There is a turf war brewing over ground control for unmanned
systems. Raytheon and AAI have each released press in the last week
with regard to their next-generation offerings, here's a bit of
AAI's One System GCS is the standard for Army and Marine Corps systems (Shadow/Raven), and it's OSRVT (remote video terminal) has been fielded in conjunction, to allow forward deployed soldiers access to UAS collected imagery. AAI is likely the most-used GCS by units fielded...
Raytheon may be the revenue leader in GCS, given it's role on the Global Hawk program (bigger systems = bigger paycheck).
Raytheon's press this week focused on an unsolicited offering to replace the Predator GCS (which has proven man-power intensive and not user-friendly... read: crashes and operator fatigue). If RTN could provide Predator/Reaper ground stations it would consolidate their position as the USAF vendor of choice for GCS. There is a caveat, is they need 12 months, and funding, to produce the system... but if the cost savings below hold true, they have a shot...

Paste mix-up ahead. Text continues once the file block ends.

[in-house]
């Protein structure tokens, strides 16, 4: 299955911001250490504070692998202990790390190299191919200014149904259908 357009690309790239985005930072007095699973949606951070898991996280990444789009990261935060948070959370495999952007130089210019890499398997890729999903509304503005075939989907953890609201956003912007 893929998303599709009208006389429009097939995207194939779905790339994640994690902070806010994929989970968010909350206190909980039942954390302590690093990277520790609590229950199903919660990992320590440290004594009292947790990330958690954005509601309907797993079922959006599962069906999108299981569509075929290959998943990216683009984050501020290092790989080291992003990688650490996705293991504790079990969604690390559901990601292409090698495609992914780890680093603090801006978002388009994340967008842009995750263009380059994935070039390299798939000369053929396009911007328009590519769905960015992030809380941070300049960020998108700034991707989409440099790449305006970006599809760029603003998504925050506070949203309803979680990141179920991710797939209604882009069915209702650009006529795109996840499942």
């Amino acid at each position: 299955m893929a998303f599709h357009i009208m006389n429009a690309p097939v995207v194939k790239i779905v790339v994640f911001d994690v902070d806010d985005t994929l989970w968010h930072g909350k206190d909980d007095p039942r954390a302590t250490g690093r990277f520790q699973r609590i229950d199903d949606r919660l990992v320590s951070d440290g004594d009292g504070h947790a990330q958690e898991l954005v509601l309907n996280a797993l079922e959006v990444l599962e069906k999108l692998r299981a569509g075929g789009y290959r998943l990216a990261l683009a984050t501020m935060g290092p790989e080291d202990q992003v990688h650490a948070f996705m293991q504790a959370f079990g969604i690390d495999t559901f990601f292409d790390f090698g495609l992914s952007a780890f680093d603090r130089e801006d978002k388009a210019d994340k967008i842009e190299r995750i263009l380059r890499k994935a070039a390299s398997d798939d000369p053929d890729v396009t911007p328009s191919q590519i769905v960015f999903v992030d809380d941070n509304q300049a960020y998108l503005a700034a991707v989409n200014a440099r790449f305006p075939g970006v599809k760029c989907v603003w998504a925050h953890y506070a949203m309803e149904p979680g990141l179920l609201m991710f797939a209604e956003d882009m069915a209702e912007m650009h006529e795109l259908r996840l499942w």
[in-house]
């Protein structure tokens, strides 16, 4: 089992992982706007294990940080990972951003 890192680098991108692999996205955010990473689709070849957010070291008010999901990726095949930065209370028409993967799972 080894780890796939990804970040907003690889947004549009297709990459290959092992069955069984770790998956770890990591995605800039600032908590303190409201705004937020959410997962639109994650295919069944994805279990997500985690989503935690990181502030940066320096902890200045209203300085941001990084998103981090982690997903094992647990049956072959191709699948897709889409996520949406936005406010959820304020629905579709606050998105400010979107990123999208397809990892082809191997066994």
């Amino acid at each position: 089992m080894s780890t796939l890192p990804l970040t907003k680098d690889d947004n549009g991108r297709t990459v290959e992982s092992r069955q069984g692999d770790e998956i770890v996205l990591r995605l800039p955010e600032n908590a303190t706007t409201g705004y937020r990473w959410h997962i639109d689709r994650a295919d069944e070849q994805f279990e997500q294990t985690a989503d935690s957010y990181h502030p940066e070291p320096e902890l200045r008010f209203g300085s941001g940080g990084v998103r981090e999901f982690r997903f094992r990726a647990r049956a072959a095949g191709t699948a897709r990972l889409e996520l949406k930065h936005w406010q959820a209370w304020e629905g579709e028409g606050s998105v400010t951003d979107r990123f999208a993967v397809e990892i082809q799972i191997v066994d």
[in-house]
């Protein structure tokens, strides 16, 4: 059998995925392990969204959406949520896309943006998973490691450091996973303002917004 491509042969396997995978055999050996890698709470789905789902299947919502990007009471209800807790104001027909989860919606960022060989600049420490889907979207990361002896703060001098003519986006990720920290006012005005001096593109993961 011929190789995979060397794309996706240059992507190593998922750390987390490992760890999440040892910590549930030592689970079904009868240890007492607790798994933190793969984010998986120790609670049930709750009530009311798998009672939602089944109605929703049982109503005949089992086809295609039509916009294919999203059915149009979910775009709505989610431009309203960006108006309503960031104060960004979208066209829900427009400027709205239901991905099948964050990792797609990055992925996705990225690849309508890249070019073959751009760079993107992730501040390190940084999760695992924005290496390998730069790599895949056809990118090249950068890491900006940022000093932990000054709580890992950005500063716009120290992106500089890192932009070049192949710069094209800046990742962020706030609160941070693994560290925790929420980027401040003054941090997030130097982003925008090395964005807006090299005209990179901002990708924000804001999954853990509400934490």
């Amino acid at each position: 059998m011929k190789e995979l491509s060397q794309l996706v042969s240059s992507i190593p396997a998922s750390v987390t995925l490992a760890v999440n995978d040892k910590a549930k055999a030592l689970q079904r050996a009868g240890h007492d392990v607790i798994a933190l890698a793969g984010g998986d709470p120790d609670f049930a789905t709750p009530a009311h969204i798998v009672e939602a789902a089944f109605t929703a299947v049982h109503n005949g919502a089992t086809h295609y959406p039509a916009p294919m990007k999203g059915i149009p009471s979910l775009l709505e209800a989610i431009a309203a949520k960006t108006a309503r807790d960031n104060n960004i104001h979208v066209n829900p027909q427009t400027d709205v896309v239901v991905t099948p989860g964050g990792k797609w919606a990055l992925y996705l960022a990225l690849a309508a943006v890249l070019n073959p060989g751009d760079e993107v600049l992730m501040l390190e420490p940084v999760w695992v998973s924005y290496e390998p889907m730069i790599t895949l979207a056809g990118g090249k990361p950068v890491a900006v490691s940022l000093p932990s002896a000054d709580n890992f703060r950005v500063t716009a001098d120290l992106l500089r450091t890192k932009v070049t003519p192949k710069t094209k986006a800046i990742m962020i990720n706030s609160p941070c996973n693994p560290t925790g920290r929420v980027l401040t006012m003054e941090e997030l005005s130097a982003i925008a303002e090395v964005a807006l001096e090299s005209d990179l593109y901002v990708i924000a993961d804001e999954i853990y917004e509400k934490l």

Raytheon predicts that during the next 10 years, it can save the Air
Force more than $500 million. The five cost savings benefits are:
Reduce manpower requirements by 20 percent, Reduce ground control
segment requirements by 20 percent, Reduce training time and costs by
30 percent, Reduce aircraft losses by 50 percent".
Speaking with a General Atomics executive at AUVSI, I learned it has also been developing a next-generation GCS for the Predator/Reaper force structure. I haven't seen any press yet...
AAI's press focuses more on the Army and Navy. It appears they have been funded, and working with program offices within both services to develop a new system. Not only will the system control existing UAS, but also UGV (ground vehicles) and USV (surface vessels), too.
Now, I'm not sure why RTN neglected to release press on their own Navy activities... they had been funded to design TCS (tactical control system), toward similar goals as the new AAI system. Is this program dead.
In other news the USAF and USN will collaborate on BAMS / Global Hawk logistics. That means the USN would probably train their BAMS operators through existing USAF channels... making cross-Navy GCS commonality less important for BAMS than for Tier II.
Also, the Navy has already been operating AAI's Shadow, and contributing to AAI's next-gen GCS development. Operators must already be somewhat familiar with the system.
Those are not great signs for Raytheon. Perhaps why they haven't released anything recently about Navy potential...